In a year that I have not found myself in trial that often (only one other time), I am happy to report that I heard those words again on Friday – Not Guilty, Not Guilty, Not Guilty, Not Guilty and – Not Guilty.  The case involved fish and game violations and my client, an Outfitter whose very life depends on his ability to take paying clients in search of big game, was tried by jury in Challis.  After the state concluded its evidence the Judge granted motions for judgment of acquittal on four of five counts.  The jury finished the matter up by acquitting on the only remaining charge.  Let me share a couple things I learned again from this case:

First – you have to believe in your client and his or her case.  A friend of mine says that you can’t ask a jury to do something you won’t do. Translated – if you don’t believe in your case the jury won’t either.

Second – take your time in trial and tell your story.  It is all about that story, and if rushed, it may not make it to the jury as you intend it.  So slow it down.  Let the jury take it in and think about it.  Let them spin it and examine it and in the end, the story will be the thing that makes it work.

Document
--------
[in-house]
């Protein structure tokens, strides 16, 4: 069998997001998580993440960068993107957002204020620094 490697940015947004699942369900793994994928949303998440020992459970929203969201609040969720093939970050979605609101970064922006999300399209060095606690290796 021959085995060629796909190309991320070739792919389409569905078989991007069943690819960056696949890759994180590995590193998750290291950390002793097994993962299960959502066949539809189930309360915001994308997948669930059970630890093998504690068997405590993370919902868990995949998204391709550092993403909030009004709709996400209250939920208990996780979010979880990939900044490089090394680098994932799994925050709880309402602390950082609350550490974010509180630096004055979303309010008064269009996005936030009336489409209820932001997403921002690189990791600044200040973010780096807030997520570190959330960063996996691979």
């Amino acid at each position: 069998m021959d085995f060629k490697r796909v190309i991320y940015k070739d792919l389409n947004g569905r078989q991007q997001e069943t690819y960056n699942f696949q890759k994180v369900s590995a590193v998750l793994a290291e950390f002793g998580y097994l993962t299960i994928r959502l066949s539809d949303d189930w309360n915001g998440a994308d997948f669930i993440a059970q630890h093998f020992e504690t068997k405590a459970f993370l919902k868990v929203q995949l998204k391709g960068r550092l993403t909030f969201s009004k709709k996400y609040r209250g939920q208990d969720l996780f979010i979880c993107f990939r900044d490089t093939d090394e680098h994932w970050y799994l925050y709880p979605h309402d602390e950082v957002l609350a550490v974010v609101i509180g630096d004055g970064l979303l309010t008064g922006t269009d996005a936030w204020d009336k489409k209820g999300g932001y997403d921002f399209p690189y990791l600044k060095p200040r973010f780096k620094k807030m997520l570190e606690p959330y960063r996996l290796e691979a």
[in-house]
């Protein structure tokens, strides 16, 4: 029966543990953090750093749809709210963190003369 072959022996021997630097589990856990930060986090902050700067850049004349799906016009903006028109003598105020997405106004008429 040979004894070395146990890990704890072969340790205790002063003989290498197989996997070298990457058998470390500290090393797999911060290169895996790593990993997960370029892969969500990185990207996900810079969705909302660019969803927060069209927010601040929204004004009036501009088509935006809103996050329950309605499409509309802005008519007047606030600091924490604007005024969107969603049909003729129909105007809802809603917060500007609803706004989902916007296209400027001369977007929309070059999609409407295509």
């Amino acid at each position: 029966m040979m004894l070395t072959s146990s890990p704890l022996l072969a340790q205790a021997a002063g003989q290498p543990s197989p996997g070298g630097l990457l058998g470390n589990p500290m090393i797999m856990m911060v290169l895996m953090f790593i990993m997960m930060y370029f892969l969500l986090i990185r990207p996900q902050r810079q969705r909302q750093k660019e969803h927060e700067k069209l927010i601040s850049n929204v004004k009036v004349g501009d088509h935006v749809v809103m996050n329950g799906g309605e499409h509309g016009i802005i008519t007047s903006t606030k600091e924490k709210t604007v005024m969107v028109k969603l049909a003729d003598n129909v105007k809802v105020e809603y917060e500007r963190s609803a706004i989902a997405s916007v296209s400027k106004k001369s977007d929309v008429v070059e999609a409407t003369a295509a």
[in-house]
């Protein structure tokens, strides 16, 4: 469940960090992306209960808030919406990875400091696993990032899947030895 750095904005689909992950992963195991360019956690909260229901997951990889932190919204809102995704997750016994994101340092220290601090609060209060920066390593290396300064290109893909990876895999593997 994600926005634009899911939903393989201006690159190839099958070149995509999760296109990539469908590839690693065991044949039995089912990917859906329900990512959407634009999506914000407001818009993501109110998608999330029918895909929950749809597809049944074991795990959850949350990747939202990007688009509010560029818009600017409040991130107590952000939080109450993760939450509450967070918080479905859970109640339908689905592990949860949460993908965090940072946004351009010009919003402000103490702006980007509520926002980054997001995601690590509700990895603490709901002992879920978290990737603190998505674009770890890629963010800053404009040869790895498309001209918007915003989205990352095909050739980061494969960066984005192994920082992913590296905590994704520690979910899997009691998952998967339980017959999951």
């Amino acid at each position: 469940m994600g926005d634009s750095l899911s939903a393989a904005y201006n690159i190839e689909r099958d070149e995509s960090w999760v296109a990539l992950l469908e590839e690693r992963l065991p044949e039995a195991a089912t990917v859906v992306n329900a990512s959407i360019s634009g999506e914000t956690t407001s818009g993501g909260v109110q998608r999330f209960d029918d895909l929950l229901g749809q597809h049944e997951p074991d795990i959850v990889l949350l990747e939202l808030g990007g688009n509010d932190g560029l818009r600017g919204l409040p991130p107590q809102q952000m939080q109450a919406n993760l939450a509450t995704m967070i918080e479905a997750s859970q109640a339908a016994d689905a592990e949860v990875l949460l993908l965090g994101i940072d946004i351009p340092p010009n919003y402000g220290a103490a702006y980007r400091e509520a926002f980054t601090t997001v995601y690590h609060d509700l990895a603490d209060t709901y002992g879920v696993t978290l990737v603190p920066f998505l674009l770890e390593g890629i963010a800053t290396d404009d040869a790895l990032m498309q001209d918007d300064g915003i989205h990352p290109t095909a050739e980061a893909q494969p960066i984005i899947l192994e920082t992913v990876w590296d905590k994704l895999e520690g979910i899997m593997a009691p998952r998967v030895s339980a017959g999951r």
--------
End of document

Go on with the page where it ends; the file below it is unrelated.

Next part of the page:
Third – make sure you know the facts.  Know the case better than the other side. 

Now – with the year to finish and two more cases headed for trial before years end, I will hunker down and keep reading.  The fact that only two of my cases have gone to trial this year is not a bad thing.  Some cases were settled under situations that brought value to the clients.  Two were dismissed and another two more – felony cases that alleged armed robbery – resulted in a dismissal of the felony counts and pleas to simple misdemeanors.  Some years are like that – and next year might result in more or fewer trials.

Have a question about a case?  Send a comment or use our contact sheet.  Calls this week are not likely going to get returned because I am, again, in trial.